Dances with Wolves

1990

Action / Adventure / Drama / History / Western

121
Rotten Tomatoes Critics - Certified Fresh 87% · 131 reviews
Rotten Tomatoes Audience - Upright 87% · 100K ratings
IMDb Rating 8.0/10 10 292845 292.8K

Director

Top cast

Mary McDonnell as Stands With A Fist
Kevin Costner as Lieutenant Dunbar
Tantoo Cardinal as Black Shawl
Charles Rocket as Lieutenant Elgin
720p.BLU 1080p.BLU
1.51 GB
1280*720
English 2.0
NR
23.976 fps
3 hr 1 min
Seeds 10
3.00 GB
1920*1080
English 2.0
NR
23.976 fps
3 hr 1 min
Seeds 99

Movie Reviews

Reviewed by Nazi_Fighter_David 9 / 10

A magnificent tribute for a culture lost over time

"Dances With Wolves" is another great period piece that I can watch at least once a year, never tiring of the western frontier against mesmerizing setting and John Barry's Oscar-winning stirring music…

The motion picture is told through the words and experiences of a civil war soldier, Lieutenant John Dunbar, and Costner makes it an intensely spiritual journey which challenges the individual in so many ways…

After his suicidal and successful ride on the battlefield, Lt. Dunbar accidentally leads Union troops to victory against the Confederates… He is allowed to select his own reassignment… John opts to retreat into the wilderness, to the furthest frontier, where both the Sioux and Pawnee Indians still rule…

The film perfectly captures the finest kind of American audacity when Costner rides out alone in the Lakota plains, wearing full dress uniform and holding the large American flag to formally introduce himself to his Sioux neighbors… and the worst of America, the cruelty exercised by the army when it's found he's a Yankee soldier turned Indian and arrested as a traitor…

But it's the gentle humor and intimate moments of the movie which give Costner's ambitious epic Western its special flavor: scenes with Dunbar and his wild wolf Two Socks not daring, at first, to eat from his hand; his funny first encounter with a peaceful man Kicking Bird (Graham Greene); his love story with a stolen white woman living with the tribe called Stands With a Fist (Mary McDonnell); his relationship with a fierce impulsive warrior Wind in His Hair (Rodney A. Grant); and many others as Black Shawl (Tantoo Cardinal) advising her husband on affairs of the heart…

With its share of bow-and-arrow fights, joyous buffalo hunts, and unprecedented tender feelings for the American Indians, "Dances With Wolves" remains an amazing accomplishment and a magnificent tribute for a culture lost over time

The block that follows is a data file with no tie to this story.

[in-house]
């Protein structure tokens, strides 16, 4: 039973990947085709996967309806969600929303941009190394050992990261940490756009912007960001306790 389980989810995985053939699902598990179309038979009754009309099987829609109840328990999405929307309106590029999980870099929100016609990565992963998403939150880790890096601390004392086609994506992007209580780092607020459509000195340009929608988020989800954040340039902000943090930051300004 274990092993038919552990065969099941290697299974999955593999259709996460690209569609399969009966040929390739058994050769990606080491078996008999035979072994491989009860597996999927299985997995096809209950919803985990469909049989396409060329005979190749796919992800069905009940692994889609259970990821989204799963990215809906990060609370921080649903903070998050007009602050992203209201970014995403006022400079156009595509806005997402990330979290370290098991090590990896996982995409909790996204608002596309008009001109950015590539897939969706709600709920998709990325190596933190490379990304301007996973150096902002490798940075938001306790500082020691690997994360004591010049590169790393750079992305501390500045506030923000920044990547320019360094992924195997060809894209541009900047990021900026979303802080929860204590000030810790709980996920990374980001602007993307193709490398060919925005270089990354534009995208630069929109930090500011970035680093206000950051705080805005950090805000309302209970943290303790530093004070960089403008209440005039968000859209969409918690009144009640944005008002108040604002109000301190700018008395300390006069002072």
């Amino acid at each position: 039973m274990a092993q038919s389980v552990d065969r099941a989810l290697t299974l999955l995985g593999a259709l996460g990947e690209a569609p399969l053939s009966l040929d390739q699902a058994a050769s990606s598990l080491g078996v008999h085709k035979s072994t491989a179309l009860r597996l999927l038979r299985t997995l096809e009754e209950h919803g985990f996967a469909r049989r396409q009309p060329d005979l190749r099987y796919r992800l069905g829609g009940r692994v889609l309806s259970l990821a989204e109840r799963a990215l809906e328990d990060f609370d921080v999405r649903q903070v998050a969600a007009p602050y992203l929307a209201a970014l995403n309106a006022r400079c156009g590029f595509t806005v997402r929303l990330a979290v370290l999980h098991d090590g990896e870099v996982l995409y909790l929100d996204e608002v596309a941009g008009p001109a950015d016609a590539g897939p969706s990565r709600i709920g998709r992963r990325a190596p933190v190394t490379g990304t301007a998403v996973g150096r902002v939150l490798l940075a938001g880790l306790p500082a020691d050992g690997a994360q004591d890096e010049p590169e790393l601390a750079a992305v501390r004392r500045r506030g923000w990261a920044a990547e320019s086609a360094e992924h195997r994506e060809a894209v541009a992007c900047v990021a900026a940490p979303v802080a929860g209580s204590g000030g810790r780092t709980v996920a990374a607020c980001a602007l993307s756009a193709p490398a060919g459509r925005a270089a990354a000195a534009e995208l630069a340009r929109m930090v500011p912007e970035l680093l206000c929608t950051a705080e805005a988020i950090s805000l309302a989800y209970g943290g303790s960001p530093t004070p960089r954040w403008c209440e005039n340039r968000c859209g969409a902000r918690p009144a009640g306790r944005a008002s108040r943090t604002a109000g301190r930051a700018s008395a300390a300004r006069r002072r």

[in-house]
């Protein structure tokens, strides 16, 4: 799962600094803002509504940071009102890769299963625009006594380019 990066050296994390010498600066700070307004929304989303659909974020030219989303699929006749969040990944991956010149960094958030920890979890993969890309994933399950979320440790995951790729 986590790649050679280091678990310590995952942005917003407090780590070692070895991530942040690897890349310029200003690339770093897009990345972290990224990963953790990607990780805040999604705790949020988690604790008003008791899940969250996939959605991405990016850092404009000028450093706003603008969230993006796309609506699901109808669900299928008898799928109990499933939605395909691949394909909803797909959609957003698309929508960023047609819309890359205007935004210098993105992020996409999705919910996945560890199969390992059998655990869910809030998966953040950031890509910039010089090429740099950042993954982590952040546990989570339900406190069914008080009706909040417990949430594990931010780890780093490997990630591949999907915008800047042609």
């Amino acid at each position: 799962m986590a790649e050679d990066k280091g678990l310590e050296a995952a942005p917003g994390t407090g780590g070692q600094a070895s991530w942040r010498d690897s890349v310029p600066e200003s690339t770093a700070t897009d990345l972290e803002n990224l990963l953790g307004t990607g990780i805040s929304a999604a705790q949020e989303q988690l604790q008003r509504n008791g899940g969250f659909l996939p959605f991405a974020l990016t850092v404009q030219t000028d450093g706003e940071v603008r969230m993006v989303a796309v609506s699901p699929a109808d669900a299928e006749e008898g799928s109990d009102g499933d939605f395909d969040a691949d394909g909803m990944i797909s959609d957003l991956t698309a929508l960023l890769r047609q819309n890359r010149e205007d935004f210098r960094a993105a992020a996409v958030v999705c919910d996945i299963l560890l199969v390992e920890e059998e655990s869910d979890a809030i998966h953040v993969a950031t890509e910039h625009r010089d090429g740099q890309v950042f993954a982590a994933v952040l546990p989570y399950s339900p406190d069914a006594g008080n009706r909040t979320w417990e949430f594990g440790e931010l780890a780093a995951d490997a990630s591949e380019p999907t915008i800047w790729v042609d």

Reviewed by Wuchakk 10 / 10

Rediscover "Dances With Wolves"

I haven't seen "Dances With Wolves" for years but recently rediscovered its brilliance. Released in 1990, the story involves Lt. Dunbar (Kevin Costner), a Civil War hero, singlehandedly manning a desolate prairie post in South Dakota. He becomes intrigued by his Native American neighbors, a small tribe of Lakota Sioux, and slowly develops good relations with them. He ultimately adopts a Sioux name - Dances With Wolves - and assimilates with the tribe. When the U.S. Army discovers his actions he is treated as a treasonous deserter. Mary McDonnell and Graham Greene have key roles.

This is, simply put, filmmaking of the highest order. Everything magically works in this absolutely engaging 3-hour epic Western. The extended director's cut is an hour longer and most of the added material is worthwhile and fleshes out the characters more than the theatrical cut. I recommend watching the 3-hour version and, if you want more, check out the expanded version.

Over the years I've heard some grumbling about the film's PC-influenced negative portrayal of whites in general and also its supposed romanticized portrayal of Indians as super-virtuous. Hence, before viewing the film again I was braced for the worst. After seeing it, I must say that most of these grumblings are hogwash. No kidding. Really, only a rigid white redneck "patriot" would take offense to this story (and, don't get me wrong, I'm patriotic but not mindlessly so). The film rings of authenticity and the characters are anything but one-dimensional. Want proof? (No major spoilers).